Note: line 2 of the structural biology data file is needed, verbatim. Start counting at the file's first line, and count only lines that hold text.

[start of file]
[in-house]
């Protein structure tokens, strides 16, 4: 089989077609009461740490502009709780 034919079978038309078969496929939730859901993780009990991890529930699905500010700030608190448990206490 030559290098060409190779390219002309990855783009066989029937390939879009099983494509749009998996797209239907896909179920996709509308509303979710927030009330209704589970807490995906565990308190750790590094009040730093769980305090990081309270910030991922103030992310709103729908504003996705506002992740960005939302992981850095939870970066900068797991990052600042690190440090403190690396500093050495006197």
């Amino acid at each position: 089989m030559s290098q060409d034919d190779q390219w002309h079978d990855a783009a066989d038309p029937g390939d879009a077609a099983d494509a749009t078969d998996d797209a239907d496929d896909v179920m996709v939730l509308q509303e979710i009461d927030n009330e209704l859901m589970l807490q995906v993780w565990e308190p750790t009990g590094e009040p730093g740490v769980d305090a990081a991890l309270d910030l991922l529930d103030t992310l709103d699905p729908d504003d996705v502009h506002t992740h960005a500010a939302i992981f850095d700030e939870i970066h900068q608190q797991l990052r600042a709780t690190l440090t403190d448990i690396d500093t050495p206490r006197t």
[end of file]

């Protein structure tokens, strides 16, 4: 089989077609009461740490502009709780 034919079978038309078969496929939730859901993780009990991890529930699905500010700030608190448990206490 030559290098060409190779390219002309990855783009066989029937390939879009099983494509749009998996797209239907896909179920996709509308509303979710927030009330209704589970807490995906565990308190750790590094009040730093769980305090990081309270910030991922103030992310709103729908504003996705506002992740960005939302992981850095939870970066900068797991990052600042690190440090403190690396500093050495006197």